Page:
(SOUNDBITE OF ARCHIVED RECORDING)
ALEXANDRA BRODSKY: Hi.
LUDDEN: In her sunny bare-bones apartment in Washington, DC Bolger skypes with co-founder Alexandra Brodsky at Yale.
(SOUNDBITE OF ARCHIVED RECORDING)
BRODSKY: Did you get a chance to look at the action network?
LUDDEN: Their group has a growing network of campus activists, including Chandini Jha at Georgetown. They connect assault survivors to pro-bono attorneys. They staged protests that the U.S. Department of Education. That led to meetings with White House officials and members of Congress. Such high profile events have put these activists in the spotlight but outside that other students continue to act sometimes on their own.
GUILLERMO ROJAS: I created a website that maps the data from the daily crime law.
LUDDEN: Guillermo Rojas is in his last semester at Dartmouth, one of the schools under investigation for its handling of sexual assault. By law schools are required to keep a public tally of campus crimes, including sexual assault. But unlike many, Dartmouth doesn't put it online. A few weeks ago Rojas decided to do it himself.
ROJAS: The college refuses to provide e-mailed spreadsheets and refuses to let us take pictures.
LUDDEN: So, he goes over to the Department of Safety and Security and types the data into his laptop.
ROJAS: I always feel like a nuisance. I get the sense that not a lot of people ask for it.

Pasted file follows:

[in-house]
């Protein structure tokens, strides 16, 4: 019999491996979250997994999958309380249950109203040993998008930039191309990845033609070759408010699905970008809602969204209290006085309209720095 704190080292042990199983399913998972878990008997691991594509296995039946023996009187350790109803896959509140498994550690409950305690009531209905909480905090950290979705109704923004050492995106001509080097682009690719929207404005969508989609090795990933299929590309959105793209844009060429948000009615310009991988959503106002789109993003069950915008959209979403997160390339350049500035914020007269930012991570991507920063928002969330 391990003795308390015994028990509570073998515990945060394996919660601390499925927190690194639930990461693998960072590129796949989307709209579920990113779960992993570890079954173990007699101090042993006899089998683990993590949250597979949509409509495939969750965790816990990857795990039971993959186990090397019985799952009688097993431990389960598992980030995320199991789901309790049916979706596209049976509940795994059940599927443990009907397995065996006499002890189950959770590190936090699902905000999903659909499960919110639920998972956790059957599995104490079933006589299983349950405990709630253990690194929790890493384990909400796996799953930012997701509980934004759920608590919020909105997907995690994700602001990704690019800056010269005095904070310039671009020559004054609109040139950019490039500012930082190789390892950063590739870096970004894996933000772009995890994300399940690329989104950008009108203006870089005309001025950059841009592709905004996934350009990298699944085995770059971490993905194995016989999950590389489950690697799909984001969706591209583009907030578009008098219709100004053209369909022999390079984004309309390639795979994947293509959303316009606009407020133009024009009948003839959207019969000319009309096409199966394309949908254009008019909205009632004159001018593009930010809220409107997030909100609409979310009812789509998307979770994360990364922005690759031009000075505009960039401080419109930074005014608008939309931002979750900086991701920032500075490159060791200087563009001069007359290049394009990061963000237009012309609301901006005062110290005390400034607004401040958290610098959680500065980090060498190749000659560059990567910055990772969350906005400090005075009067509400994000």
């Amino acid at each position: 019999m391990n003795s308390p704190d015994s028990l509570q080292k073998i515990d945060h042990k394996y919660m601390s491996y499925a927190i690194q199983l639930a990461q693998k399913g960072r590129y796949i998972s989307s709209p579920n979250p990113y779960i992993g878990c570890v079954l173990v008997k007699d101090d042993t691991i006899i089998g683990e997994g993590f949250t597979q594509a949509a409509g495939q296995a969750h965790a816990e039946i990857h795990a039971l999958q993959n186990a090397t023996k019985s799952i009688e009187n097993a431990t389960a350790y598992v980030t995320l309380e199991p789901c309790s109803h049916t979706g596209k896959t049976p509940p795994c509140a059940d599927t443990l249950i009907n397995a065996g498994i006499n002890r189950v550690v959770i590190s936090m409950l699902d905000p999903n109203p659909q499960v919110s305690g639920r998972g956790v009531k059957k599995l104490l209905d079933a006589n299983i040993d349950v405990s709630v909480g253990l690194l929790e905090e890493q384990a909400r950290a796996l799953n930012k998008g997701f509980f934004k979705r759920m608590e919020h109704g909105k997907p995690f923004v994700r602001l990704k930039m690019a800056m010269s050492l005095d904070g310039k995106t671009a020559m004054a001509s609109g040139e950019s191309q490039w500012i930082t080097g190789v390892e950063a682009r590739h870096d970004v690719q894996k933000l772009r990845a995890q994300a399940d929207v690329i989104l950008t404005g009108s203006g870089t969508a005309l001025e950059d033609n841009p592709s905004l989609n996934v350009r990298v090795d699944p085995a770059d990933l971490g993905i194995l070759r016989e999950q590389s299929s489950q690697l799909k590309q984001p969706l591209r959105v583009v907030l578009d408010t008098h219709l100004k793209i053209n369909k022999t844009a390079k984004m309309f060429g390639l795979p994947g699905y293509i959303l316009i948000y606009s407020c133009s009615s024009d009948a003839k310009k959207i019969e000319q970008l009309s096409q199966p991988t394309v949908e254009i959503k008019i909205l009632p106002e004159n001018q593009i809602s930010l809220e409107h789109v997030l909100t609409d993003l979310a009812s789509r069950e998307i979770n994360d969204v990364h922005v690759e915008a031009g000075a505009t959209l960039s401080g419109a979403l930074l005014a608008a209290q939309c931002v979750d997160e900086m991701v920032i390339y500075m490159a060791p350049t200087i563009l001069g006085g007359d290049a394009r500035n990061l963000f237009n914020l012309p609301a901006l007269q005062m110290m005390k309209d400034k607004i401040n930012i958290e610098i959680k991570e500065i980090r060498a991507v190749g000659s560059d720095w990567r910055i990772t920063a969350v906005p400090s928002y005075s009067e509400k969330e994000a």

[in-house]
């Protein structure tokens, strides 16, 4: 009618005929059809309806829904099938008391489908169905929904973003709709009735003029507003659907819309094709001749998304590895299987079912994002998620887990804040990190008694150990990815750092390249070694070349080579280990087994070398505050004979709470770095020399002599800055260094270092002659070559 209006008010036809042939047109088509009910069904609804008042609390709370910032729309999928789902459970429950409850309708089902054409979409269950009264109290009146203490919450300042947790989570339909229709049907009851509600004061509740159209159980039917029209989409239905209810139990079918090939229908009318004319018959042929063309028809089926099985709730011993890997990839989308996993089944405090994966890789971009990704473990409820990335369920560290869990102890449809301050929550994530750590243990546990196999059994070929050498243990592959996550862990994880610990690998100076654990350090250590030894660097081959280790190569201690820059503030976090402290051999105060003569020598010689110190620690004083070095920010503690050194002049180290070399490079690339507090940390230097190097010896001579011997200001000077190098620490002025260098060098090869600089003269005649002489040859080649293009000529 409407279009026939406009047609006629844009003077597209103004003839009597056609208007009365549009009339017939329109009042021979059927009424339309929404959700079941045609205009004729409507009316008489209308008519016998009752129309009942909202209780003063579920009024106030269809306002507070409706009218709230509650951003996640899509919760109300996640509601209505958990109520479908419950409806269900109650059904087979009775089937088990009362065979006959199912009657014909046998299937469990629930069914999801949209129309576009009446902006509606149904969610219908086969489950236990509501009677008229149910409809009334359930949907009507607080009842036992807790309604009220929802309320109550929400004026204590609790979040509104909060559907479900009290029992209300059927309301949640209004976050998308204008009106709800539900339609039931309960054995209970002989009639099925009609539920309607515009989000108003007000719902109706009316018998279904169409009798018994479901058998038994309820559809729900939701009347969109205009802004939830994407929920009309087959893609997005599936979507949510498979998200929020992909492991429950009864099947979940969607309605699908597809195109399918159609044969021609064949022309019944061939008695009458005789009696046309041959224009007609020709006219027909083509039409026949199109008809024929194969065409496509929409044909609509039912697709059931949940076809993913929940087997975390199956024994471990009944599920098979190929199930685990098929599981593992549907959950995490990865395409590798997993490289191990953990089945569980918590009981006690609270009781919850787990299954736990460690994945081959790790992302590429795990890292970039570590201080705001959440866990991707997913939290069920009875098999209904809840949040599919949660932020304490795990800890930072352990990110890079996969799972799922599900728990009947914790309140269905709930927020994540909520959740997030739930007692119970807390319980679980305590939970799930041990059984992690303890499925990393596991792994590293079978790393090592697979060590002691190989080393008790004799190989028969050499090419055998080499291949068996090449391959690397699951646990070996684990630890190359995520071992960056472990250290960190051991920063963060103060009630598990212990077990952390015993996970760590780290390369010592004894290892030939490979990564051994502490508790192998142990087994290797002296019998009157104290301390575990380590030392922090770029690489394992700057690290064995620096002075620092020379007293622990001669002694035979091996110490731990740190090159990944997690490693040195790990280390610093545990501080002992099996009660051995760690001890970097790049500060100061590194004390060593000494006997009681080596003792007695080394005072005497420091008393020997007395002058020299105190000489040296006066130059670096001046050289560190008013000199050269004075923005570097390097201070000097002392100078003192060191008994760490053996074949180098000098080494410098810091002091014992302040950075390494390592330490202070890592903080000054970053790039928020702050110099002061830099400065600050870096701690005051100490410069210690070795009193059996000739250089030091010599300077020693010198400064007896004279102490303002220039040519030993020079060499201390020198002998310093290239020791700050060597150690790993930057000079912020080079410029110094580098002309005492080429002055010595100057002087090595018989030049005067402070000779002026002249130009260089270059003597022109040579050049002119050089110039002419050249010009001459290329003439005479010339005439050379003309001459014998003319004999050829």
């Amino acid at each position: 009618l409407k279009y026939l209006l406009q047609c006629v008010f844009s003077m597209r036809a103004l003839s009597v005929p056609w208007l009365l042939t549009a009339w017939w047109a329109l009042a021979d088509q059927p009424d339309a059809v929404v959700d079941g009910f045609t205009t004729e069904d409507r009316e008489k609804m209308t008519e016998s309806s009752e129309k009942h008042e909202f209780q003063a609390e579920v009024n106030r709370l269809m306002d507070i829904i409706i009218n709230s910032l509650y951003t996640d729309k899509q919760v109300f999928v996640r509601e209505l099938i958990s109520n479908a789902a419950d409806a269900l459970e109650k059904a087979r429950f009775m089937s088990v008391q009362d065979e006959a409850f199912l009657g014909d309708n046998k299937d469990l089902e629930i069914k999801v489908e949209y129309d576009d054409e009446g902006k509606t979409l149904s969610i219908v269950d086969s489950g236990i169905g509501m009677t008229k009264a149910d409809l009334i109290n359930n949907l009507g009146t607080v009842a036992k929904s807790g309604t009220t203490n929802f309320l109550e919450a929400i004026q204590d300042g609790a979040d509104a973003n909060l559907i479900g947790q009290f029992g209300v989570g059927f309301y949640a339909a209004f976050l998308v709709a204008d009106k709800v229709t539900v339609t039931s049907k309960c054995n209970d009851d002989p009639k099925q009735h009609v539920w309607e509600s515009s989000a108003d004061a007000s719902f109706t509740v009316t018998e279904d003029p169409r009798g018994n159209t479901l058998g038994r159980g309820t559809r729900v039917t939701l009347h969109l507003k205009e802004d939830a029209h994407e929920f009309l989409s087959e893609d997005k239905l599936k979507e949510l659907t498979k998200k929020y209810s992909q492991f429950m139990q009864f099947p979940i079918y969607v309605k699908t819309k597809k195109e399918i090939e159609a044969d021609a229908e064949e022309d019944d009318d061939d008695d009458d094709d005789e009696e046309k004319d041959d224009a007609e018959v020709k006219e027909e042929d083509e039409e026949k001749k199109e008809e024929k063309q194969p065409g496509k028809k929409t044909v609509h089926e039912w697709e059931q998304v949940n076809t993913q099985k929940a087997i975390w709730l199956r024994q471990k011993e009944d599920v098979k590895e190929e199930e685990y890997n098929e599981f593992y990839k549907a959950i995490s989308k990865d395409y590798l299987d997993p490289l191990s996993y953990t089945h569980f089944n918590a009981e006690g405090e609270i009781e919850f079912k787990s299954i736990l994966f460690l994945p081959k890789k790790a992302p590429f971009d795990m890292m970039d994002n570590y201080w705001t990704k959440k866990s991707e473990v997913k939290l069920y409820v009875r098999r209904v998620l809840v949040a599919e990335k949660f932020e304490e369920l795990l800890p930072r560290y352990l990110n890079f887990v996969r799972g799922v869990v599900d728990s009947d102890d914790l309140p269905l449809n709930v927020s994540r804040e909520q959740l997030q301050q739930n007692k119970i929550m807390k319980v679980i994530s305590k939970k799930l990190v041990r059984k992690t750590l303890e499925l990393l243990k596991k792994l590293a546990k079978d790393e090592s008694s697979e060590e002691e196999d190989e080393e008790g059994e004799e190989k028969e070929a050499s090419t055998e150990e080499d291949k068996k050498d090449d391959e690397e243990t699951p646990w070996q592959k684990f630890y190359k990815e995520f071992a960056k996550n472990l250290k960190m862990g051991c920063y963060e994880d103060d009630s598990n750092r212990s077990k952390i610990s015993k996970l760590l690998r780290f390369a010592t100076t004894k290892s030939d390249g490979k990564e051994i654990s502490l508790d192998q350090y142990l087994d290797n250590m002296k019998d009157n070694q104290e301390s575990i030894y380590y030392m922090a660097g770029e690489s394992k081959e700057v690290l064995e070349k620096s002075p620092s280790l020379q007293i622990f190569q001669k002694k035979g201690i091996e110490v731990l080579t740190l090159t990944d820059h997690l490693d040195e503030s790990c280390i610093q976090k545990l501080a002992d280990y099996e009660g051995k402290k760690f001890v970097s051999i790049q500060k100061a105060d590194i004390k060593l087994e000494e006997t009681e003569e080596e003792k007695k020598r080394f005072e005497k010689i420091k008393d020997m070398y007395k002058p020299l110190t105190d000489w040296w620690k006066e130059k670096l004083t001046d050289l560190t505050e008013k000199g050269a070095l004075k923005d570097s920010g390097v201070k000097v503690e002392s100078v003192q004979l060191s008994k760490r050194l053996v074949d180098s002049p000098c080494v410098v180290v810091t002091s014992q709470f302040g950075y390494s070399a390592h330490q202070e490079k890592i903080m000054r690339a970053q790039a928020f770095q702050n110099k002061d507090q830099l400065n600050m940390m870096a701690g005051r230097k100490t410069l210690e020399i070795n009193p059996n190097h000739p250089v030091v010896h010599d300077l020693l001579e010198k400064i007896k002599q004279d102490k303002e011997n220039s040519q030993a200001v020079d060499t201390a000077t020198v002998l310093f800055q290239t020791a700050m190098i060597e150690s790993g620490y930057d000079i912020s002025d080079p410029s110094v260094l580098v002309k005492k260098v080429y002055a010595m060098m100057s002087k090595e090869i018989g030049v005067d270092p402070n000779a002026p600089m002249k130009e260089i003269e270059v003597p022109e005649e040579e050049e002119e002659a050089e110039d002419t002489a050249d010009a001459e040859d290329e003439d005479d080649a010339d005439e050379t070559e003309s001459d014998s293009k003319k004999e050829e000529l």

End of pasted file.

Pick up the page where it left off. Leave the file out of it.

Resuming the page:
LUDDEN: It's just morally reprehensible that administrators are putting the burden of fixing the problems onto students like that.
LUDDEN: Susy Struble is a Dartmouth alum, class of '93 and she was raped on campus. Struble's thrilled with activists like Rojas, though worries it won't be enough. Students, she says, graduate.
SUSY STRUBLE: College administrators know this, they know that if they can just hunker down and whether a crisis that group of students is going to graduate sooner or later. But alumni are always around, we have a lot of influence, we have a lot of money, we still have a lot of say in what kind of culture we have on our campuses.
LUDDEN: Struble's helped found two alumni groups to keep up the pressure. In Washington, D.C. Dana Bolger agrees that's key. Not yet a year out of college she's quit a job to devote herself full time to Know Your IX. She says it's great, the federal government has tightened the rules on how schools should handle sexual assault.
BOLGER: But at the end of the day what we need is enforcement. Schools are operating today knowing that the department has never once sanctioned a school for these violations and with very little expectation that they will ever do so in the future.
LUDDEN: Bolger can imagine a career holding them to account. Among the other ambitious items on her to do list, law school. Jennifer Ludden, NPR News, Washington.